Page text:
alcohol in skincare

The Truth About Alcohol in Skincare: Friend or Foe?

Opinions on alcohol in skincare are like that complicated relationship you have tried ending so many times. But unlike your ex, alcohol is here to stay, at least in some cases.

Any mention of alcohol in skincare is met with caution by so many, and there are good reasons for that. However, it is important for you to tell the difference between “good” and “bad” alcohol. In general, alcohol in skincare gets a bad rap because of its wide use in makeup, which tends to dry out the skin, cause irritation, and break the skin’s protective barrier.

Makeup companies aren’t the only culprits for this vast alcohol use, even brands manufacturing “organic” and “natural” skincare add some form of alcohol to their products. So, why is that and is there any way to avoid alcohol content in your skincare routine? 

But before we talk about that, let’s find out why alcohol is a god-sent for skincare manufacturers.

These are the common benefits of alcohol for skin:

  • Alcohol is has a way with oily skin, because it basically draws the oil out
  • Paired with other ingredients, it helps them get to the skin’s lower layers faster
  • It has antibacterial properties, it kills the acne-inducing bacteria (it also acts as a preservative in products to prevent bacteria growth)
  • It has cooling and tightening effect on skin in the short term because it draws the water from the surface of the skin (oily skin)
  • Skincare brands use alcohol in retinol or vitamin C products because it easily penetrates into the deeper layers of the skin

Along with these benefits of alcohol for skin, alcohol is a relatively cheap ingredient for skincare manufacturers and serves a number of purposes in the skincare market.

Alcohol itself is drying and irritating for your skin bringing about premature aging. So, now you are more or less aware of the reasons why it is beneficial for skincare manufacturers and not-so-great for your skin in the long run.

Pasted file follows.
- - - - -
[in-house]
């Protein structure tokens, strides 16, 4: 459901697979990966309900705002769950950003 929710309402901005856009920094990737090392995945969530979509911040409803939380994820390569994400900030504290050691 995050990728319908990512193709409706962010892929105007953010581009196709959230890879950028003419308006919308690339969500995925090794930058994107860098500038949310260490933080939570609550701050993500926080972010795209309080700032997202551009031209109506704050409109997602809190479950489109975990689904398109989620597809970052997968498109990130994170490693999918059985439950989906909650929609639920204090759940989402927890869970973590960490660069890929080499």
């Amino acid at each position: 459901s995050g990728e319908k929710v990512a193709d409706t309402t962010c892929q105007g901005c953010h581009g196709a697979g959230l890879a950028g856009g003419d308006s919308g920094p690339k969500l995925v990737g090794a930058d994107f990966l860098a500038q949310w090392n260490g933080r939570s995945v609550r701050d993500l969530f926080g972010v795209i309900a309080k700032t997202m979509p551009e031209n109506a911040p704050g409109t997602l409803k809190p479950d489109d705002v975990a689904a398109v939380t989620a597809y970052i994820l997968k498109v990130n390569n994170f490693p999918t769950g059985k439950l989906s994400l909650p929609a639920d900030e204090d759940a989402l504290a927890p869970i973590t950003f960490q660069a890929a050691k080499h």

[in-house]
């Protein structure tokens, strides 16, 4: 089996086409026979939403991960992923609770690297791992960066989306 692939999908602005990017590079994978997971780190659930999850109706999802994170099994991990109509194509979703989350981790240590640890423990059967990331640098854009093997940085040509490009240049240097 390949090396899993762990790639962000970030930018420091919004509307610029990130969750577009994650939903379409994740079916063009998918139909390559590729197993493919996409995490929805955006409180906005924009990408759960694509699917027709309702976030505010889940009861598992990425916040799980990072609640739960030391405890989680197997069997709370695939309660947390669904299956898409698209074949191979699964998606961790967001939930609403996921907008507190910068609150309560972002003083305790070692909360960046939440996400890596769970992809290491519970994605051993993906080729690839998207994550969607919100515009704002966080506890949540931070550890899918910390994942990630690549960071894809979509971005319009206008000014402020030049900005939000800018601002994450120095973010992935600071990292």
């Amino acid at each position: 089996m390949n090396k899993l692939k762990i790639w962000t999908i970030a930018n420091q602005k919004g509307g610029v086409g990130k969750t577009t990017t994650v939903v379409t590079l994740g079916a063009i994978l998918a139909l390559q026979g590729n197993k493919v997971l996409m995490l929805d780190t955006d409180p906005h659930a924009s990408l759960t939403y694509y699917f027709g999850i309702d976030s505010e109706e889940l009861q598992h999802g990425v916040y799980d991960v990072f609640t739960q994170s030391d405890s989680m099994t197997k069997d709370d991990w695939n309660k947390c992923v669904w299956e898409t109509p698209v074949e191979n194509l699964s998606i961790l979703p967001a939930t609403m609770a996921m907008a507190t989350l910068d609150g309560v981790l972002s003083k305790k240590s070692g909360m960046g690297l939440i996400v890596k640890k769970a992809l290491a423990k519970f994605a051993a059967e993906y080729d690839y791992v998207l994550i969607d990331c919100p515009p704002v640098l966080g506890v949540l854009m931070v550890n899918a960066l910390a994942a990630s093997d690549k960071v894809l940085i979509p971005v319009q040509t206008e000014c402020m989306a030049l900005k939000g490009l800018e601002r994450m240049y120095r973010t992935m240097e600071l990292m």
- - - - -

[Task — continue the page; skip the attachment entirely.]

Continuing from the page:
Just to ease our alcohol anxiety, let’s look at some types of alcohol and their purposes, and categorize them accordingly. 

Types of alcohol in skincare

alcohol in skincare
Photo by Mariana Beltrán on Unsplash

Simple Alcohols – The “Bad” Guys

Ethyl Alcohol (aka ethyl alcohol, ethanol, or simply alcohol) is one of the most common types of alcohol in skincare. This is the same alcohol found in fuels, alcoholic beverages, and medicines. Apart from cosmetics/skincare, alcohol can be found in shower gels, face toners, air fresheners, perfumes, mouthwashes.

They are essentially the same ethanol, although they are used in such different products. The only difference is: in most cases alcohol in cosmetics is denatured, i.e. denaturant has been added to it, which gives it a bitter taste. (aka Alcohol Denat) This is mainly done to keep people (especially kids) from consuming a cosmetic product with alcohol. The latter is very drying for the skin and should be avoided.

Other simple alcohols are Methanol, Ethanol, Propanol. Alcohol in skincare serves as an antibacterial agent, although it can dry out the skin and lead to irritations as we mentioned earlier. They should be avoided at all costs because they also destroy the hydrolipidic barrier (aka acid mantle) acting as a barrier to bacteria, viruses, and other potential external contaminants.

Fatty Alcohols – The “Good” Guys

After talking about the negative sides of alcohol in skincare, it is time to give some credit to fatty alcohols which essentially hydrate the skin due to their emollient (smoothing) and occlusive (aka retaining moisture) properties. Unlike their other counterparts, they do not dry out the skin due to the fact that they are obtained from plant materials such as coconut or palm.

In texture, such alcohols also differ from ethanol, since at room temperature they are a solid, waxy substance with a slightly yellowish tint.

Cetearyl Alcohol, Stearyl Alcohol, Cetyl Alcohol, Behenyl Alcohol, Arachidyl Alcohol are the most common fatty alcohols. Interesting, right? So next time you are shopping for new skincare products to try, don’t be scared to pick up the ones including the ingredients we mentioned above.